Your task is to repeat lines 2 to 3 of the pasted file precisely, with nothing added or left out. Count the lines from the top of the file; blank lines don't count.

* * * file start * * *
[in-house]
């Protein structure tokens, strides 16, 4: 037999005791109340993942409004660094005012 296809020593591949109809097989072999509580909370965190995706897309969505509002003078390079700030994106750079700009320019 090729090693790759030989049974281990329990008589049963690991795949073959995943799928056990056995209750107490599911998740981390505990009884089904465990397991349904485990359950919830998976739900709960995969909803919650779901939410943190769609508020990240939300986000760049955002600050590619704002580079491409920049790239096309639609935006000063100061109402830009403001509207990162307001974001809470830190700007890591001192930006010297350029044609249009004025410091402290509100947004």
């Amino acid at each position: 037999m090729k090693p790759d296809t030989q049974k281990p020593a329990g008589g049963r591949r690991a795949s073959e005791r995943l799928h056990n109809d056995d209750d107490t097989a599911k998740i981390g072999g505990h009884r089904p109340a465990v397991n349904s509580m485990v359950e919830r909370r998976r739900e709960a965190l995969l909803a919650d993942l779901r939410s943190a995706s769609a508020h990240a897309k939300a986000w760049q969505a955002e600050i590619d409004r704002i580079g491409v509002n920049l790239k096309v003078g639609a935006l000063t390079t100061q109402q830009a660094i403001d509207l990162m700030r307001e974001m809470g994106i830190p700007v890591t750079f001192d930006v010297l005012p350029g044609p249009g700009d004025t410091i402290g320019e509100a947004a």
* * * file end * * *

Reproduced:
């Protein structure tokens, strides 16, 4: 037999005791109340993942409004660094005012 296809020593591949109809097989072999509580909370965190995706897309969505509002003078390079700030994106750079700009320019 090729090693790759030989049974281990329990008589049963690991795949073959995943799928056990056995209750107490599911998740981390505990009884089904465990397991349904485990359950919830998976739900709960995969909803919650779901939410943190769609508020990240939300986000760049955002600050590619704002580079491409920049790239096309639609935006000063100061109402830009403001509207990162307001974001809470830190700007890591001192930006010297350029044609249009004025410091402290509100947004």
């Amino acid at each position: 037999m090729k090693p790759d296809t030989q049974k281990p020593a329990g008589g049963r591949r690991a795949s073959e005791r995943l799928h056990n109809d056995d209750d107490t097989a599911k998740i981390g072999g505990h009884r089904p109340a465990v397991n349904s509580m485990v359950e919830r909370r998976r739900e709960a965190l995969l909803a919650d993942l779901r939410s943190a995706s769609a508020h990240a897309k939300a986000w760049q969505a955002e600050i590619d409004r704002i580079g491409v509002n920049l790239k096309v003078g639609a935006l000063t390079t100061q109402q830009a660094i403001d509207l990162m700030r307001e974001m809470g994106i830190p700007v890591t750079f001192d930006v010297l005012p350029g044609p249009g700009d004025t410091i402290g320019e509100a947004a």